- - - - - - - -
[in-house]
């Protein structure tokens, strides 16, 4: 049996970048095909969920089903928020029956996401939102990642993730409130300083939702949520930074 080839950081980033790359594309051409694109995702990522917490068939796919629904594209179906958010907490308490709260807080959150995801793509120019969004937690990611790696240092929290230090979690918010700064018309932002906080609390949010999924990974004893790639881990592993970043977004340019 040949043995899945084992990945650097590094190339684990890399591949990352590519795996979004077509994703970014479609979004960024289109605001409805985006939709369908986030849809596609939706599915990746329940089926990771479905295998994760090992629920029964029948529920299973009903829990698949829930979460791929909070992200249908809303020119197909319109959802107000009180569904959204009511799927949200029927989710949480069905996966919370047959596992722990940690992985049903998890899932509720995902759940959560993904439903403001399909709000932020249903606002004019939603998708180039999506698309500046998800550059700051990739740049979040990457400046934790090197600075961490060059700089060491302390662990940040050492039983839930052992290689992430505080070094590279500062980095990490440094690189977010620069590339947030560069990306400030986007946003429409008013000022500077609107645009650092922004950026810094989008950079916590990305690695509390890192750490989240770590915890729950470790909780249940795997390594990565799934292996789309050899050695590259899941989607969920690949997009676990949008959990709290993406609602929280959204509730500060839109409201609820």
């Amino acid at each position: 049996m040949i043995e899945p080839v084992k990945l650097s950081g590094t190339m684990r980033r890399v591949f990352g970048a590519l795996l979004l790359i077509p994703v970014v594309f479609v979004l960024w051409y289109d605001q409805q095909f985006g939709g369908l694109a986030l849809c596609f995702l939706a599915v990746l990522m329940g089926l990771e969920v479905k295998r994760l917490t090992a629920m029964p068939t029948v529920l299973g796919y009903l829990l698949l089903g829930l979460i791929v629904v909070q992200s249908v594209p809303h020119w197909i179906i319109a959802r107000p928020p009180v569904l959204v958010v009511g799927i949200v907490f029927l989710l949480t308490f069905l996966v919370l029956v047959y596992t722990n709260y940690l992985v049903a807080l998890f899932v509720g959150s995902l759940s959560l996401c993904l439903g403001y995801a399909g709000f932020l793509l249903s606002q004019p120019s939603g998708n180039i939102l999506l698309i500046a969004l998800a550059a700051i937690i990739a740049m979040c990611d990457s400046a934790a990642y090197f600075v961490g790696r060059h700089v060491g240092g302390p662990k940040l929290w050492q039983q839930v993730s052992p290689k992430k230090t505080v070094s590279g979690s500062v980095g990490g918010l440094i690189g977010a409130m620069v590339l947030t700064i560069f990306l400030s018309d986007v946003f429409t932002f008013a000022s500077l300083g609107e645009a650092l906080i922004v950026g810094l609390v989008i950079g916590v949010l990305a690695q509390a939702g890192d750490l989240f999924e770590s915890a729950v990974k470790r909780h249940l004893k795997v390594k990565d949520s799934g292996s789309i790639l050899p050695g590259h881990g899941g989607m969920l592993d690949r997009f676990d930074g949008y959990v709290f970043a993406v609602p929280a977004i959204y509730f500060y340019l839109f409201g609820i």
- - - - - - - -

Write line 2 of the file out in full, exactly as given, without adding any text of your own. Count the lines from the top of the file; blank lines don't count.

């Protein structure tokens, strides 16, 4: 049996970048095909969920089903928020029956996401939102990642993730409130300083939702949520930074 080839950081980033790359594309051409694109995702990522917490068939796919629904594209179906958010907490308490709260807080959150995801793509120019969004937690990611790696240092929290230090979690918010700064018309932002906080609390949010999924990974004893790639881990592993970043977004340019 040949043995899945084992990945650097590094190339684990890399591949990352590519795996979004077509994703970014479609979004960024289109605001409805985006939709369908986030849809596609939706599915990746329940089926990771479905295998994760090992629920029964029948529920299973009903829990698949829930979460791929909070992200249908809303020119197909319109959802107000009180569904959204009511799927949200029927989710949480069905996966919370047959596992722990940690992985049903998890899932509720995902759940959560993904439903403001399909709000932020249903606002004019939603998708180039999506698309500046998800550059700051990739740049979040990457400046934790090197600075961490060059700089060491302390662990940040050492039983839930052992290689992430505080070094590279500062980095990490440094690189977010620069590339947030560069990306400030986007946003429409008013000022500077609107645009650092922004950026810094989008950079916590990305690695509390890192750490989240770590915890729950470790909780249940795997390594990565799934292996789309050899050695590259899941989607969920690949997009676990949008959990709290993406609602929280959204509730500060839109409201609820």